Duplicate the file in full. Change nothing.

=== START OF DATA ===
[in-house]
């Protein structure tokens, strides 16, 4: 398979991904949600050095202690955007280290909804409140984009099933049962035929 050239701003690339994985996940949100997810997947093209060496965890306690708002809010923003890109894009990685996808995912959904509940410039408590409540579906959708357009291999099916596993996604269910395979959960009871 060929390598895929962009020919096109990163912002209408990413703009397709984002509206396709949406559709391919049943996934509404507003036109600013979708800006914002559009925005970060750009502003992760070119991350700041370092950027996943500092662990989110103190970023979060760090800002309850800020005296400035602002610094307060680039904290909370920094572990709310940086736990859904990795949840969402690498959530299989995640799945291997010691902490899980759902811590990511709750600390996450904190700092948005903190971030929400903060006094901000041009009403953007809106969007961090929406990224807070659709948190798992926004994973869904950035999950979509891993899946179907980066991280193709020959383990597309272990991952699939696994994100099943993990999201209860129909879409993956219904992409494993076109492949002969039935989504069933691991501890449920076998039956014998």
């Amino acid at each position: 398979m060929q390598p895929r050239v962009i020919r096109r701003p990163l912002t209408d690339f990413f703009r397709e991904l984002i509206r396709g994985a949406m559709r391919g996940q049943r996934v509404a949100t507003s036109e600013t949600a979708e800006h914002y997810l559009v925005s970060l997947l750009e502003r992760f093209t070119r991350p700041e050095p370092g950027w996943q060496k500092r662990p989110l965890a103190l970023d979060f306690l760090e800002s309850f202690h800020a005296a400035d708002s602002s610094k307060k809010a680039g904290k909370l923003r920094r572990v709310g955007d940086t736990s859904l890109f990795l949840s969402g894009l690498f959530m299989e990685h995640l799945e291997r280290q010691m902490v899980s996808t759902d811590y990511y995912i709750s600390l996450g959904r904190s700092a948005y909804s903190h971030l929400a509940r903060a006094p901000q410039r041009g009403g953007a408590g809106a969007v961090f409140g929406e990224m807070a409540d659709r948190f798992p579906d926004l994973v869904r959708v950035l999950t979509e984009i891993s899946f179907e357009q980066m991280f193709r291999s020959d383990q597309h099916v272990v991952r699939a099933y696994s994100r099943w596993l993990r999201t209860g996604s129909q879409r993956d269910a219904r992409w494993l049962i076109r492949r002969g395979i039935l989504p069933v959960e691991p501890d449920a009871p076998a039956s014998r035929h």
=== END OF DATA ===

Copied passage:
[in-house]
């Protein structure tokens, strides 16, 4: 398979991904949600050095202690955007280290909804409140984009099933049962035929 050239701003690339994985996940949100997810997947093209060496965890306690708002809010923003890109894009990685996808995912959904509940410039408590409540579906959708357009291999099916596993996604269910395979959960009871 060929390598895929962009020919096109990163912002209408990413703009397709984002509206396709949406559709391919049943996934509404507003036109600013979708800006914002559009925005970060750009502003992760070119991350700041370092950027996943500092662990989110103190970023979060760090800002309850800020005296400035602002610094307060680039904290909370920094572990709310940086736990859904990795949840969402690498959530299989995640799945291997010691902490899980759902811590990511709750600390996450904190700092948005903190971030929400903060006094901000041009009403953007809106969007961090929406990224807070659709948190798992926004994973869904950035999950979509891993899946179907980066991280193709020959383990597309272990991952699939696994994100099943993990999201209860129909879409993956219904992409494993076109492949002969039935989504069933691991501890449920076998039956014998």
């Amino acid at each position: 398979m060929q390598p895929r050239v962009i020919r096109r701003p990163l912002t209408d690339f990413f703009r397709e991904l984002i509206r396709g994985a949406m559709r391919g996940q049943r996934v509404a949100t507003s036109e600013t949600a979708e800006h914002y997810l559009v925005s970060l997947l750009e502003r992760f093209t070119r991350p700041e050095p370092g950027w996943q060496k500092r662990p989110l965890a103190l970023d979060f306690l760090e800002s309850f202690h800020a005296a400035d708002s602002s610094k307060k809010a680039g904290k909370l923003r920094r572990v709310g955007d940086t736990s859904l890109f990795l949840s969402g894009l690498f959530m299989e990685h995640l799945e291997r280290q010691m902490v899980s996808t759902d811590y990511y995912i709750s600390l996450g959904r904190s700092a948005y909804s903190h971030l929400a509940r903060a006094p901000q410039r041009g009403g953007a408590g809106a969007v961090f409140g929406e990224m807070a409540d659709r948190f798992p579906d926004l994973v869904r959708v950035l999950t979509e984009i891993s899946f179907e357009q980066m991280f193709r291999s020959d383990q597309h099916v272990v991952r699939a099933y696994s994100r099943w596993l993990r999201t209860g996604s129909q879409r993956d269910a219904r992409w494993l049962i076109r492949r002969g395979i039935l989504p069933v959960e691991p501890d449920a009871p076998a039956s014998r035929h």